Why snails? We don’t get snails at our house. In years past, the boys always rescued them in their hoards from the side of the road, during flood season. They were like living treasure. But I didn’t know you could keep a snail for a pet… until I wrote one into Too Many Friends (UQP 2017). (For sure, we’d have had pet snails before this, if I’d known!)

KatApel_Snail'sPace

Last year I wrote a companion verse novel to Too Mandy Friends, (due March 2022) telling Lucy’s story. Since Snail is a big part of Lucy’s story, I had to learn more about snails – and especially, keeping snails as pets. In April I was helping my hubby extract a bogged buggy… and there were snails everywhere on the creek bank. Like, thousands! I was astounded. I very nearly brought one home with me… and later regretted that I hadn’t, because when I dived into edits on Lucy’s verse novel, I’d been asked to include more details about Snail! Two nights later we were going for a ride (🚴‍♀️), and I spied some smaller snails at our grid – much more suited for pet snails. I found one with similar colouration to Snail. Thing1 and Thing2 were so-named, because they were of a similar (smaller) size. And then there was Tiny. Smaller than a pea! (Clearly T1 and T2 are different types of snails, because they are no longer a similar size. T1 (and Snail) have grown heaps, and T2 (and Tiny) have not. (Tiny is still smaller than a pea.💚)

8FDF5F89-660D-477C-B865-43C51D3CEA23_1_105_c

T2 is also less adventurous than the other three – which is why he missed a ride on the snail train that they got going on a recent rainy day… 

KatApel_RainTrain

And then we have SavvyCat. And another ‘moving’ poem (or two) inspired by a pic I took on a walk to the mailbox last week. If ever a picture speaks a thousand words, it’s this! Savvy was a reluctant participant in this walk – though he came, on his own accord. Every photo captured his disgruntled face and twitching tail.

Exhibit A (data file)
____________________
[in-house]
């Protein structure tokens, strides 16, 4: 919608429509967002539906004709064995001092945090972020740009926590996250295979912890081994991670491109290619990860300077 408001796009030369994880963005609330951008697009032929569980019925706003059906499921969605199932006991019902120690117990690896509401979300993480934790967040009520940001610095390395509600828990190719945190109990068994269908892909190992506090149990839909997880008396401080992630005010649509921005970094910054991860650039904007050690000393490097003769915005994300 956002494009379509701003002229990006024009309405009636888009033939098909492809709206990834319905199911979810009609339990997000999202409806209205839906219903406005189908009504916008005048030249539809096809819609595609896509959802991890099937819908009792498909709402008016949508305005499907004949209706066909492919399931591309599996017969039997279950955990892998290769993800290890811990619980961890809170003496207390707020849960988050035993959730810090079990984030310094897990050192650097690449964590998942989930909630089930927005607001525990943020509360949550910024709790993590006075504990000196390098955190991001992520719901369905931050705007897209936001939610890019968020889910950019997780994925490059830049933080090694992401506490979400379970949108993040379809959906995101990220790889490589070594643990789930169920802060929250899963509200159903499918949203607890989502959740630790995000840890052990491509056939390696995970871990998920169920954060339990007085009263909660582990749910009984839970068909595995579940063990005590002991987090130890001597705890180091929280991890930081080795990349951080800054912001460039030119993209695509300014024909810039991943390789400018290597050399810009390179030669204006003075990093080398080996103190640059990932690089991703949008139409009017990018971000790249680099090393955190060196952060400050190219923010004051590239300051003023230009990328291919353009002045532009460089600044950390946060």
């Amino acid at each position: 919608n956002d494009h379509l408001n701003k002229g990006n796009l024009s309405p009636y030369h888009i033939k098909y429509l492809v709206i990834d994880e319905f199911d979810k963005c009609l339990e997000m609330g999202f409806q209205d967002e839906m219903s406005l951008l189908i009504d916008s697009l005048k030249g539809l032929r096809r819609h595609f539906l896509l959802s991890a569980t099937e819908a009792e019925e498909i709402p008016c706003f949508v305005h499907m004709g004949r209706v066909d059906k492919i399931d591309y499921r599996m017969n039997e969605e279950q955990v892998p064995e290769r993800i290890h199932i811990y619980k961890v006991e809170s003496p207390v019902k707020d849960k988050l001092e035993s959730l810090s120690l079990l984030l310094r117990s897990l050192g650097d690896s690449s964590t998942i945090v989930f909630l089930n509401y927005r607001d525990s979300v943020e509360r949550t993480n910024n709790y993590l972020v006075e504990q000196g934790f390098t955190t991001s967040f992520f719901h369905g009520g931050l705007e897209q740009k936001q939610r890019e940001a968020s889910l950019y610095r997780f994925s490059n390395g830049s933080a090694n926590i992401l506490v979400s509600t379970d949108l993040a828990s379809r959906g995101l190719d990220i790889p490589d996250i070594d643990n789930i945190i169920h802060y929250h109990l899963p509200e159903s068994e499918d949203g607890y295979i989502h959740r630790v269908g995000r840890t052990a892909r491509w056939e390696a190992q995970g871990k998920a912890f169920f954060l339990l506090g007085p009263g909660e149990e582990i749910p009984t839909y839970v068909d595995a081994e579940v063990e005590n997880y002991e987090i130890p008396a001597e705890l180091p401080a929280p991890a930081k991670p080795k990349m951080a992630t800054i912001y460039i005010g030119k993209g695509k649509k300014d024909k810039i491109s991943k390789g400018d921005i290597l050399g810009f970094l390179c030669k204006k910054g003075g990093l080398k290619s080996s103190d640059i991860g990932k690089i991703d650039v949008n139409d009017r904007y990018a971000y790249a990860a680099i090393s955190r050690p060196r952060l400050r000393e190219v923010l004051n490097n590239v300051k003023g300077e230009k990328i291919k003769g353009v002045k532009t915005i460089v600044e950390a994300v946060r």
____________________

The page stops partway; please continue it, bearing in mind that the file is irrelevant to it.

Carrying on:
When we got to the letterbox and he heard the cars whizzing past on the road, he found his quick-sticks and led the way home again for atleast 100metres. (Then lagged and nagged for the next 900m.😹)

Do you poeticise your pets? They’re wonderful inspiration. Handy photography subjects, too. And we know them, so well!

FOR THE KIDS!

If you’re at home for lockdown (and even if you’re not!) you can capture your pet in picture and poetry. You don’t need any special editing programs. This is just done in Word.

  1. Open a blank Word document.
  2. Insert your pet picture.
  3. Insert a text box. (You may need to right-click and Wrap Text > In Front of Text.)
  4. Write your poem in the text box and format it so it is easy to read.
  5. When you’re happy with your layout, snap a screenshot.
  6. If you can share it on Instagram, use the hashtag #petpicpoem – and feel free to tag me; @Kat.Apel.

It’s that easy! (Your #petpicpoem would also look fabulous printed on canvas, on your wall! #justsayin) If you don’t have a pet – you could poeticise a backyard/balcony bird, or a lounge lizard. Even a bug!

If you’re wanting some more poetry inspiration, join us on the Poetry Friday rounds by clicking the link below. If for some reason the linky isn’t working (It has been clashing with my WordPress blocks (Aren’t we all!🤦‍♀️)) then this link should get you across. InLinkz Poetry Friday Link-up